Fayetteville celebrates special milestone

Nov. 23—FAYETTEVILLE — Fayetteville's rich history and the anticipation of further growth and expansion fueled in large part by the current-day tourism industry were among topics of conversation Monday during a downtown event.

Community leaders from the Fayette County seat of government welcomed members of the local public and visitors from outside the area — including Sen. Shelley Moore Capito (R-W.Va.) — to the Fayette County Courthouse Monday morning for a special ceremony hosted by the Fayetteville Woman's Club honoring the 150th anniversary of Fayetteville's incorporation.

According to www.fayettevillewv.gov, Fayetteville's history traces back to 1837 to a small community known as Vandalia, where Revolutionary War soldier Abraham Vandal lived and farmed. On Nov. 21, 1872, Vandalia was incorporated as the Town of Fayetteville in honor of Marquis de Lafayette, a revered military officer who was a key figure in both the American Revolutionary War and the French Revolution. As event attendees arrived for the ceremony Monday, many walked past a statue of Lafayette erected on the courthouse lawn several years ago.

"Since that time, Fayetteville has been a part of fascinating Civil War stories, and our area has been immersed in the boom of timber, coal and railroad history" over the years, according to the historical sketch on the town website. The town is also at the very core of the New River Gorge area as it provides a destination for countless visitors, allowing Fayetteville to transform into an outdoor mecca for adventure seekers from both home and abroad, including making an ongoing adjustment following the 2020 designation of the New River Gorge National Park and Preserve in the town's backyard.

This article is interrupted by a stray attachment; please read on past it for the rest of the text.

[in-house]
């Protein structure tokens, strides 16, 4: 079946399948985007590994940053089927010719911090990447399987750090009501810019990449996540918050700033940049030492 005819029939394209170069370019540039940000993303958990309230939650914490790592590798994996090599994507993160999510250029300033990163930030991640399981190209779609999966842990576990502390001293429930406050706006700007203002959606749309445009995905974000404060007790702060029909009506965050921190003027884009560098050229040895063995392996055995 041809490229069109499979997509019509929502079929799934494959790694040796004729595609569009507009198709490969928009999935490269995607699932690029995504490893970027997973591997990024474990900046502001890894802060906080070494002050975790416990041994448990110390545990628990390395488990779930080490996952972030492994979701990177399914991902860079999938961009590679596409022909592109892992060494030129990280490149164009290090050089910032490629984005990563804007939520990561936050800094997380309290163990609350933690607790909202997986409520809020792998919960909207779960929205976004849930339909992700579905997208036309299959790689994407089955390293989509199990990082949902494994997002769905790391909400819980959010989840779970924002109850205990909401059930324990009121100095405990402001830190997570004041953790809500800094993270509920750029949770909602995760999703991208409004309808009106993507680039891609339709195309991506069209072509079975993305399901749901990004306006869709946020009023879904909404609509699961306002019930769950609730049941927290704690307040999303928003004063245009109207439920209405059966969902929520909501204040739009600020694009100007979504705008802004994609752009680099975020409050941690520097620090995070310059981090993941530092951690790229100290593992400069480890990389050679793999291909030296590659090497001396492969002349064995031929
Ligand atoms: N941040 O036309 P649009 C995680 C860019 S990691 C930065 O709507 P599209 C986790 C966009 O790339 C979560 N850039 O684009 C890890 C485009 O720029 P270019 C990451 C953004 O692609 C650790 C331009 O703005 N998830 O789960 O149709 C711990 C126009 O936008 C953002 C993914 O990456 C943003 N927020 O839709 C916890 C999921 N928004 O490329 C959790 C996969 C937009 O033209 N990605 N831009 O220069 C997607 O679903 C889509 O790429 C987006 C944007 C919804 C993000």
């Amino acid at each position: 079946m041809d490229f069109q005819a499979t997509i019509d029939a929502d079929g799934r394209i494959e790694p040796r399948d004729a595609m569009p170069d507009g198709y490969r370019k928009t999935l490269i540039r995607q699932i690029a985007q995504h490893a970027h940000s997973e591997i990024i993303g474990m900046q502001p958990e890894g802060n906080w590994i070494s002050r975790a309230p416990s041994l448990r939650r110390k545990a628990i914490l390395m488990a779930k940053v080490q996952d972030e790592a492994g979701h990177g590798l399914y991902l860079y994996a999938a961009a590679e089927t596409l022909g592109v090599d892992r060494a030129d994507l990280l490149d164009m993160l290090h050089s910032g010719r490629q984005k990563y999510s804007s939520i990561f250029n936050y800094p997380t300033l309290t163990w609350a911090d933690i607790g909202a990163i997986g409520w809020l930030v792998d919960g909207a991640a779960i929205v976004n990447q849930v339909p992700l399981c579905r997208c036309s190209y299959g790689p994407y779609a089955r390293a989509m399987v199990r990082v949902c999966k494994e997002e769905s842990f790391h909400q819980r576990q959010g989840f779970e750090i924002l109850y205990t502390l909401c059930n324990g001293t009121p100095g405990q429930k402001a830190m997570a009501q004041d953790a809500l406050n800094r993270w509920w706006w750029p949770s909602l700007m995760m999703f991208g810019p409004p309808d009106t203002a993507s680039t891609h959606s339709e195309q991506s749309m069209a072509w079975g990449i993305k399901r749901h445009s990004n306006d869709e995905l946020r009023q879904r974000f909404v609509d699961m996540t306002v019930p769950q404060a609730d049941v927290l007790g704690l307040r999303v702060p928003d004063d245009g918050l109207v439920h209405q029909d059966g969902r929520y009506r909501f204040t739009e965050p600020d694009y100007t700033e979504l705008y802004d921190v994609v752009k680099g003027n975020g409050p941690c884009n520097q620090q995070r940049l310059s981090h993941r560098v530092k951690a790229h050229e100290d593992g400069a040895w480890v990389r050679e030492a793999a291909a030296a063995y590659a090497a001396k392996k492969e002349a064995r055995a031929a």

"I think it gives us an opportunity to have people recognize the significance of the history of the community, and the complexities of it," Fayetteville town historian Dr. Lewis A. Cook said Monday following the event.

Cook, who grew up in Beckley and later became a longtime physician in Fayetteville, penned a book on the 100th anniversary of Fayetteville and will publish a book further exploring the town's history in coming weeks, with proceeds earmarked to the town. (For more on that, write to: Town of Fayetteville, Historic Projects, 125 N. Court St., Fayetteville, WV 25840, or call 304-574-0101.)

According to Cook, the second tome analyzes the town's buildings and sites. "Every building site in Fayetteville has a multitude of uses over the years. Other kind of buildings, other kinds of uses. Buildings that have been torn down or burned down or rebuilt. All different kind of businesses. ... The ability to make our citizens aware of that wonderful history of ours I think hopefully will create more pride in the community, more participation in the community and more preservation in the community."

Cook also hopes that an interest in history will continue to be fostered in the coming years.